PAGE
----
The nursing home was quiet, which is typical for a late Sunday afternoon. I walked to the end of the hall where Grace lives in a room decorated with clown figurines that make her smile. I knocked at the doorway and announced myself. Grace was awake in bed, but upset about something.
“Oh, Joe! Come in! Can you do me a favor? I’ve lost something and could use your help finding it.”
Grace (not her actual name; I have to change it because of privacy laws) once had bright red hair that fit her personality. The red is gone now; her hair turned a pretty, cottony white after chemotherapy.
And today, something else was missing.
“I can’t find my left boob,” she said. “Would you be a dear and look around for it?”
ST. LOUIS — Kristen Leslie began her 2003 book, When Violence Is No Stranger, with a verse from Psalms, a nod to her training as a theologian.
“It is not enemies who taunt me — I could bear that; it is not adversaries who deal insolently with me — I could hide from them. But it is you, my equal, my companion, my familiar friend…”
The book’s subject was acquaintance rape, and it got the attention of a chaplain at the Air Force Academy. The school was then reeling from a Pentagon report indicating that 7 percent of its cadets reported being the victims of rape or attempted rape. Nearly 90 percent of the perpetrators were their own classmates.
Leslie, now a professor of pastoral theology and care at Eden Theological Seminary in Webster Groves, Mo., was invited to Colorado to consult with academy leaders on how to train Air Force chaplains to deal with sexualized violence on campus.
Now, a decade later, the U.S. Navy has come knocking.
She graduated from all-female Bryn Mawr College in 1995, where she came out as gay and also as a woman called to the priesthood. After college, she graduated from Harvard Divinity School, married her girlfriend, became an Episcopal priest, changed her name — and changed her gender.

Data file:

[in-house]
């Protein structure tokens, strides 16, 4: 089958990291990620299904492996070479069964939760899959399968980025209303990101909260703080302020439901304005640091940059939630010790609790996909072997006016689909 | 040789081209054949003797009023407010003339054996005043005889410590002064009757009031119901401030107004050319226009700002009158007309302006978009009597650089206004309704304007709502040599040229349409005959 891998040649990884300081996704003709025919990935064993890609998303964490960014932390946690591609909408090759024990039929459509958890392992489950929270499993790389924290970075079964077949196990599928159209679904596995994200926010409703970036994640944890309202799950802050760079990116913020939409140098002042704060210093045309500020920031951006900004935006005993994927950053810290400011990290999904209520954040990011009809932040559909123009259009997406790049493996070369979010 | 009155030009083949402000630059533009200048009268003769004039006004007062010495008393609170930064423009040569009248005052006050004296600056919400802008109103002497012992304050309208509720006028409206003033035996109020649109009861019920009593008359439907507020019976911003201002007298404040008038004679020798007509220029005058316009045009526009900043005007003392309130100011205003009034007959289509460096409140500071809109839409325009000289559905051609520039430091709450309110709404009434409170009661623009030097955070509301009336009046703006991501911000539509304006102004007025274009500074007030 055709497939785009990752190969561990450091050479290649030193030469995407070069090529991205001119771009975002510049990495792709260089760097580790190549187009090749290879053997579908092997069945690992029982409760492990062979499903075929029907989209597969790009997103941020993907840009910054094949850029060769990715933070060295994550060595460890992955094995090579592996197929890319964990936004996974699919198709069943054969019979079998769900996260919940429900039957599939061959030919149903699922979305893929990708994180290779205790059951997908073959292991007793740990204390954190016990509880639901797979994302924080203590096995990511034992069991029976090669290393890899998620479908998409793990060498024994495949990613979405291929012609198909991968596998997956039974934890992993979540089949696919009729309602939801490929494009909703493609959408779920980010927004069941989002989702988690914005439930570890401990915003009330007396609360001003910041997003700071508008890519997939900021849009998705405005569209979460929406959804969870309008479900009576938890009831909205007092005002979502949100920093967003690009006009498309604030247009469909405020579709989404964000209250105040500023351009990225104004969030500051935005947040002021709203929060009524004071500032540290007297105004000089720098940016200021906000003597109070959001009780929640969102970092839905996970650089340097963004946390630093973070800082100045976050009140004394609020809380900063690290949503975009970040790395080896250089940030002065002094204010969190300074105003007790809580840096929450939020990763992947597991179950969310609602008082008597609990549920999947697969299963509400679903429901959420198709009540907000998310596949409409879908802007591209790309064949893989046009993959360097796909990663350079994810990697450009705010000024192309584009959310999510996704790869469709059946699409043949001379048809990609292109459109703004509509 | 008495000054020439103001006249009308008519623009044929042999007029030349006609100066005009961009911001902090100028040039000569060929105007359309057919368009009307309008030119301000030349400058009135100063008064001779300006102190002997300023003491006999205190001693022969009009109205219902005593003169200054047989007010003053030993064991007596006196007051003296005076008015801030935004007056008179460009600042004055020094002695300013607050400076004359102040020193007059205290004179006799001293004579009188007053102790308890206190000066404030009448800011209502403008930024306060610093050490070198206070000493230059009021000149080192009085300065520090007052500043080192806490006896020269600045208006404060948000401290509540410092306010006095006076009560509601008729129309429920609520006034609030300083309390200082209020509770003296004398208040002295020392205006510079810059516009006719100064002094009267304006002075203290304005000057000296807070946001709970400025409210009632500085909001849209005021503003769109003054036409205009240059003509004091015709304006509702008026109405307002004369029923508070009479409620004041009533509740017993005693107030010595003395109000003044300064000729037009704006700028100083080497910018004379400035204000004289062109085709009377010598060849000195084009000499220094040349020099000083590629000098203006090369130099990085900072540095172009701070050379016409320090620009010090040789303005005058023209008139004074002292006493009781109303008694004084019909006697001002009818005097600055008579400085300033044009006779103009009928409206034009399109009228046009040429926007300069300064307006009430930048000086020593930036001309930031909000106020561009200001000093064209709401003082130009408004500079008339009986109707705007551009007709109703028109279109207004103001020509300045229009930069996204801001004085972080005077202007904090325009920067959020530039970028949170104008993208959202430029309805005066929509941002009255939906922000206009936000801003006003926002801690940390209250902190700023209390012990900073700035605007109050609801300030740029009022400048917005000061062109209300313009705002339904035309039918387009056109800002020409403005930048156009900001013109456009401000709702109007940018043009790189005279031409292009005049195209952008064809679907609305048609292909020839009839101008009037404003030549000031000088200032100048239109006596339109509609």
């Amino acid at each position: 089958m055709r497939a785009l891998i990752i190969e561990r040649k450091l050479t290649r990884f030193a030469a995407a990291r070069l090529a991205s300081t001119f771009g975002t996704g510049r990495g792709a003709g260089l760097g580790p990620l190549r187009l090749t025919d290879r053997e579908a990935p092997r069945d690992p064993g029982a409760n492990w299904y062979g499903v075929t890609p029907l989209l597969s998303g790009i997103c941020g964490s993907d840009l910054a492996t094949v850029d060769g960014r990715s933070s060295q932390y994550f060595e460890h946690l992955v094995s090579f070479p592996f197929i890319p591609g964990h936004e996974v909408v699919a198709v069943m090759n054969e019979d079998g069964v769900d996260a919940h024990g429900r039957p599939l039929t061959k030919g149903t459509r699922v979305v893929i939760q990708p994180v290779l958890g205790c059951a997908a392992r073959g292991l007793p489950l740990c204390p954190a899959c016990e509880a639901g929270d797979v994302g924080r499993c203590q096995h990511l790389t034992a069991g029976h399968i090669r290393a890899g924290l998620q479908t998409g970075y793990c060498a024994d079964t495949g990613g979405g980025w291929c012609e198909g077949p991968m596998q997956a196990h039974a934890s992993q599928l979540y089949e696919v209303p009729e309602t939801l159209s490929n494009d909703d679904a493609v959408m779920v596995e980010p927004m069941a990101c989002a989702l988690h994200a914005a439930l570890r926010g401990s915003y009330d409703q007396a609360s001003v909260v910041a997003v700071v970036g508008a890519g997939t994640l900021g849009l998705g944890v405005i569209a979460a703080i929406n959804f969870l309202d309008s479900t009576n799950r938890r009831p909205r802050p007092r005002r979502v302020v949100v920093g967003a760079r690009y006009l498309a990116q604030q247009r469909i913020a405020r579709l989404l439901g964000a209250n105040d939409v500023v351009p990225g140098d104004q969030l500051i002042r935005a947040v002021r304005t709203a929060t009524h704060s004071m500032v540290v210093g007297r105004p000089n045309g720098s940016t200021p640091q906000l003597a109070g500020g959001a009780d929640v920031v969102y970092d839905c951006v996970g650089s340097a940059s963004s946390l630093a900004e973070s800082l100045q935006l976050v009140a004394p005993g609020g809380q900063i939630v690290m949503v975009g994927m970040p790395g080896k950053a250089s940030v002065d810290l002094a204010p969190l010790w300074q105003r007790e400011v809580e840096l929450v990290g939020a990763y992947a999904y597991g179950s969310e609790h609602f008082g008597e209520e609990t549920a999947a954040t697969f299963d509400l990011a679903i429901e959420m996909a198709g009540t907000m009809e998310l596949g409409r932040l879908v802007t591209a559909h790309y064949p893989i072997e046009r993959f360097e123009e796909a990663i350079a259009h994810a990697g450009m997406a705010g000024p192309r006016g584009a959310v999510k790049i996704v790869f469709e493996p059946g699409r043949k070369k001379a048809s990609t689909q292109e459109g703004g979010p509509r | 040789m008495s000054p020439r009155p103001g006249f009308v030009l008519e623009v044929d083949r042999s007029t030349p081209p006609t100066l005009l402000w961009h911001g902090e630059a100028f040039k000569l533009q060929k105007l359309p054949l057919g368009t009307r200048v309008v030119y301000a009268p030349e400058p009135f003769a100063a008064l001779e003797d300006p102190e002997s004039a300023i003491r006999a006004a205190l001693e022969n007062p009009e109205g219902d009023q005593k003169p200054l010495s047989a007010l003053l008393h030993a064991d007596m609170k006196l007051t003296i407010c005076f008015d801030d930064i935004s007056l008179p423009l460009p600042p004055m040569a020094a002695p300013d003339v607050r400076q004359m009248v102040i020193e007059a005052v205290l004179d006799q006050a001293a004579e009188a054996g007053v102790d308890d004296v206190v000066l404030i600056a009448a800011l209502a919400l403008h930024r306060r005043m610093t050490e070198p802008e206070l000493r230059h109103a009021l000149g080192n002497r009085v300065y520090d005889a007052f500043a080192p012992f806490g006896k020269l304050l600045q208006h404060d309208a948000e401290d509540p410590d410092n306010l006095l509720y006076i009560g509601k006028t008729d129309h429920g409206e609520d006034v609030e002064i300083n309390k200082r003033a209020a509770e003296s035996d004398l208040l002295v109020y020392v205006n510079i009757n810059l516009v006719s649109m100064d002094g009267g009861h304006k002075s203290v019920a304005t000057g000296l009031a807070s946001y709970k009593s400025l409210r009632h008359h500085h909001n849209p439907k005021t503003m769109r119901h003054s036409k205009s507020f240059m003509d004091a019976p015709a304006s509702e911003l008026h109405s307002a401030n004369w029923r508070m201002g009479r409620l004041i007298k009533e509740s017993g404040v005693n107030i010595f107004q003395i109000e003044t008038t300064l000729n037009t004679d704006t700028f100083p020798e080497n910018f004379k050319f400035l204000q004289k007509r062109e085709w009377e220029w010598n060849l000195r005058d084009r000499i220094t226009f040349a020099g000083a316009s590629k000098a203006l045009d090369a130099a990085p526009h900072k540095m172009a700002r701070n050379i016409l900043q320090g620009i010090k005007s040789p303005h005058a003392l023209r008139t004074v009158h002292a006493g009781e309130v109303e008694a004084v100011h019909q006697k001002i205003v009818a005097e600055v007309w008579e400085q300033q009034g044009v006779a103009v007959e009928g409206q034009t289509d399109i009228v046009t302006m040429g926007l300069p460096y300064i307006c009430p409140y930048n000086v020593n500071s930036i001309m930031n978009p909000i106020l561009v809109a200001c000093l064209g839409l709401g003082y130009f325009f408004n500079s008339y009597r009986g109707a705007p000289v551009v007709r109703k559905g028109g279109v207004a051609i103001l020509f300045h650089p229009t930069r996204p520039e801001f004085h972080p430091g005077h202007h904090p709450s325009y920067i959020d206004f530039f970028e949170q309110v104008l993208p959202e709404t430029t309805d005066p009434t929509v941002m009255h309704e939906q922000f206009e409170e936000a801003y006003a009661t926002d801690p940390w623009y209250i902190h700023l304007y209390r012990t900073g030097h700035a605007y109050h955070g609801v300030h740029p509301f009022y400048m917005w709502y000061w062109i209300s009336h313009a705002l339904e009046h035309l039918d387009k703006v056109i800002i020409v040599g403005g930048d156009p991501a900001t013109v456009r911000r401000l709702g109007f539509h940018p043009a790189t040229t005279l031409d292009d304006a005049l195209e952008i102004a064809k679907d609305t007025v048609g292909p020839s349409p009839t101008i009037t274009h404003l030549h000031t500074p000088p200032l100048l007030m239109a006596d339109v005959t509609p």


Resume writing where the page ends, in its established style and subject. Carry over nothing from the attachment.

Today the Rev. Cameron Partridge, a religion scholar at Harvard Divinity School and Episcopal chaplain at Boston University, is living outside Boston with his wife and two young children in what looks, to those who don’t know them, like a typical heterosexual marriage.
We talk to Partridge about his transgender and spiritual journeys, his discomfort with simplistic views of male and female, and feeling at home in Anglicanism. Some answers have been edited for length and clarity.
There's something special about the bookends of our lifetimes. I became a first-time father seven months ago and a hospice chaplain just one month past. Growing up and growing old, especially the first and last months of our lives, can be surprisingly similar experiences.
I fed my daughter sweet potatoes for the first time last night. Introducing her to solid foods has been a treat. While we're trying our best to teach her the sign language words for "food", "more", and " all done", Robin still finds closed-mouth grumble-whines to be the best way to let us know she thinks sweet potatoes aren't all that hot. Another subtly nuanced whine might instead wonder, "You don't happen to have any more mashed banana or applesauce around, would you?" My attempt to turn the filled spoon into an acrobatic and roaring airplane met with scant success.
Recently, Wikileaks, an online whistleblower site, released a video which was dubbed "Collateral Murder." I write as a former member of the Infantry c